(Bloomberg) -- For all the frenzy around AI, there’s a quiet investor backlash building against the tech oligarchy’s recent stock market run.
T Rowe Price Group Inc., Bank of America Corp. and Citigroup Inc. are among those who reckon the hype around all things artificial intelligence is topping out. But they contend that’s not bad news for the market because so-called cyclicals — ‘old economy’ companies such as banking and mining — are primed for a rebound.
Such stocks have been elbowed out of the way in recent months by the stampede for AI-linked stocks such as Nvidia Corp. and Advanced Micro Devices Inc. With record investment flows, these stocks have led the Nasdaq 100 benchmark to its biggest ever outperformance against the Russell 2000 small-cap share index.
To illustrate the divergence, a $1000 investment made on January 1 on the Nasdaq would have earned a return of $330, while a similar amount placed on the Russell index would have earned — nothing.
Nonetheless, small caps are beginning to regain ground. This week’s rally in the Russell 2000 has surpassed moves in the Nasdaq by nearly 5% as a growing band of investors wager that beaten-down cyclicals will reap greater future reward than frothy tech. That’s because they believe expectations of US recession and interest rate cuts — a powerful driver for tech stocks — are way overdone.
Sebastien Page, chief investment officer at $1.35 trillion asset manager T Rowe Price has been snapping up small-cap stocks on a view that markets are overestimating recession risks.
“Right now, the pulse is more toward a soft landing,” Page said in an interview. “These assets look really cheap and this is an opportunity to lean in when no one else is ready yet.”
Some are also skeptical a rally built around megacap stocks can endure. The S&P 500 is teetering on bull market territory but May saw more stocks hit 52-week lows than 52-week highs. Market narrowness is at extremes and the five biggest stocks in the index, notably all of them tech names, now make up nearly a quarter of the index by market cap.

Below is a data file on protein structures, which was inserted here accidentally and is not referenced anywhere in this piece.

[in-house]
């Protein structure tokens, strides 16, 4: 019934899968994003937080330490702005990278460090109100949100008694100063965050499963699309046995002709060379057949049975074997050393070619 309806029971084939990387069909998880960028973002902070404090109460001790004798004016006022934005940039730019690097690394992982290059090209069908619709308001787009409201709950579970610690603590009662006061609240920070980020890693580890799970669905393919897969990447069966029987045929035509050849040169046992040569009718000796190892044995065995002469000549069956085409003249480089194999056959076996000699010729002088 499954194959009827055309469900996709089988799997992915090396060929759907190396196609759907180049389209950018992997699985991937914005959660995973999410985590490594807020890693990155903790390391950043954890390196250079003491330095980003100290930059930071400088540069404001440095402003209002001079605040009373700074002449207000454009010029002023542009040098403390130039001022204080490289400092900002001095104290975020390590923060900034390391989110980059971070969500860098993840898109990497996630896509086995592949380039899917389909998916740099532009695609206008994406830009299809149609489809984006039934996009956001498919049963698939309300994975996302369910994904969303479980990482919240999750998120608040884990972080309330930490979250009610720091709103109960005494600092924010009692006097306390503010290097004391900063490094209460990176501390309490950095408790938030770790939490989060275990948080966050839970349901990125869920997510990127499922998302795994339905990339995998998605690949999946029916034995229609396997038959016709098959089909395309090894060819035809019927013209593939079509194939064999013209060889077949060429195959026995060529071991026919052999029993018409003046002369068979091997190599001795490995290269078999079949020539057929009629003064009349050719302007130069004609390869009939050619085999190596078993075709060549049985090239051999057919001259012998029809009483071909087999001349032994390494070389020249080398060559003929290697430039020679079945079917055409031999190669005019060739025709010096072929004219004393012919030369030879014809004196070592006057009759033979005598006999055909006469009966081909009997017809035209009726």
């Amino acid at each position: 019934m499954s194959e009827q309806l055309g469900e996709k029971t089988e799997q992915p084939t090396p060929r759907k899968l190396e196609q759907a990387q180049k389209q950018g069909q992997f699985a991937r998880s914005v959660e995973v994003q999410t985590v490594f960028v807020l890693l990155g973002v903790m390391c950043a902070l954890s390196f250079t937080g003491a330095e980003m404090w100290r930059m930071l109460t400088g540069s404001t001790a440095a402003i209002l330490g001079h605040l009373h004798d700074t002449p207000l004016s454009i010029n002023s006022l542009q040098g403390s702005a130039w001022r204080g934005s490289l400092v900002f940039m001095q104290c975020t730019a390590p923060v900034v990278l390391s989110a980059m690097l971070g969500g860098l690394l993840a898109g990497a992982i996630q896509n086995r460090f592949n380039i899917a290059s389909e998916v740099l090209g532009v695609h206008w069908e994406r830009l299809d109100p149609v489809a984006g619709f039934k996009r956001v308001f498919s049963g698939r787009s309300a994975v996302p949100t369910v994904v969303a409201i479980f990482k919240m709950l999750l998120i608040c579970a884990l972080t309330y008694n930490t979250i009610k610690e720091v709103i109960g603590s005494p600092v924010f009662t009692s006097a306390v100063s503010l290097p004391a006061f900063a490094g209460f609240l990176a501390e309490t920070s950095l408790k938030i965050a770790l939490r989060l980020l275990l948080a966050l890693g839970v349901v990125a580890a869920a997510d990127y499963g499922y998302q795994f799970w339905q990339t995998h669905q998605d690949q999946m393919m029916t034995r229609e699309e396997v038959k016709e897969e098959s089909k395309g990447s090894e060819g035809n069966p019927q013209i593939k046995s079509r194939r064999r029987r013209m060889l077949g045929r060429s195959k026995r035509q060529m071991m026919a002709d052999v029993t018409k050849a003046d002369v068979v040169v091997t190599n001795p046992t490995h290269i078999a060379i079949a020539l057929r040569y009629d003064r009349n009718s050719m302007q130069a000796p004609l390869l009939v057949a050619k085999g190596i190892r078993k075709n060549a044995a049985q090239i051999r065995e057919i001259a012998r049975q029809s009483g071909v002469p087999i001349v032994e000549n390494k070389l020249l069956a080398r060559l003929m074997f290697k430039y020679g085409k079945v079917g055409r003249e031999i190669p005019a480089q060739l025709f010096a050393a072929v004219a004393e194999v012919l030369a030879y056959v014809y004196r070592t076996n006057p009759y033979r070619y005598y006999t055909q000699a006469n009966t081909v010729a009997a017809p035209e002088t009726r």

“It’s an unbelievably concentrated market rally,” Page said. “A handful of stocks are up and the rest of the market is basically flat.”
Some long-standing tech fans are also lightening up on positions. Edmond de Rothschild Asset Management has trimmed its Nvidia overweight, held at least since 2020, citing “lofty” valuations across AI tech.
Cyclical bank and mining shares enjoyed a bumper 2022, benefiting from higher interest rates and post-Covid normalization. But as US banking turbulence in March stoked fears of a severe downturn, investors rushed for so-called growth shares, which benefit more when borrowing costs fall.
But many economists now expect a recession to be shallow and short-lived — Bank of America Corp., for instance, sees a 0.8% peak-to-trough GDP decline and Savita Subramanian, its head of US equity strategy, says the US debt ceiling resolution, alongside a tight jobs market set the stage for “a less dire recession.”
She expects cyclicals to lead markets higher from here, rebounding off the biggest positioning underweight since 2008.
Similarly, a Citigroup Inc. team led by Scott Chronert is urging clients to allocate sidelined cash to cyclicals, predicting “cyclicals within the S&P 500 will gain market cap share at the expense of growth.”
Chronert’s recommendation is partly based on the valuation gap, with the Nasdaq 100 trading about 30 times forward earnings, versus 20 for S&P 500 cyclicals. He too expects a mild downturn, with less “shock effect” than previous episodes, given defensive positioning across much of the market.
Despite his bullish view on cyclicals, Chronert acknowledges the difficulty of fighting the AI tailwind. So he advises those already invested in tech to hold onto positions, while warning the rally is too far gone for new investors to join.
“Momentum remains strong, but difficult to chase,” he added.
Meanwhile, economic data has been mixed. Key metrics are beating expectations, a gauge of economic surprises shows, as labor and housing markets slow but only gradually. But inflation isn’t cooling as quickly as hoped, while a key recession indicator, the Treasury yield curve, continues to flash warnings.
That poses a dilemma for anyone looking to position for a cyclicals rebound, all the more so if they were burned earlier in 2023 by the market’s sudden pivot to tech.
Natixis Investment Managers were among those caught holding an overweight on financials and value stocks earlier this year. Despite doubts over the AI-fueled rally, they are hesitant about committing more money to cyclicals.
“Different things keep becoming the flavor of the month and there is very little trend,” said James Beaumont, head of multi-asset portfolio management in an interview. “We haven’t put our chips on the table yet.”
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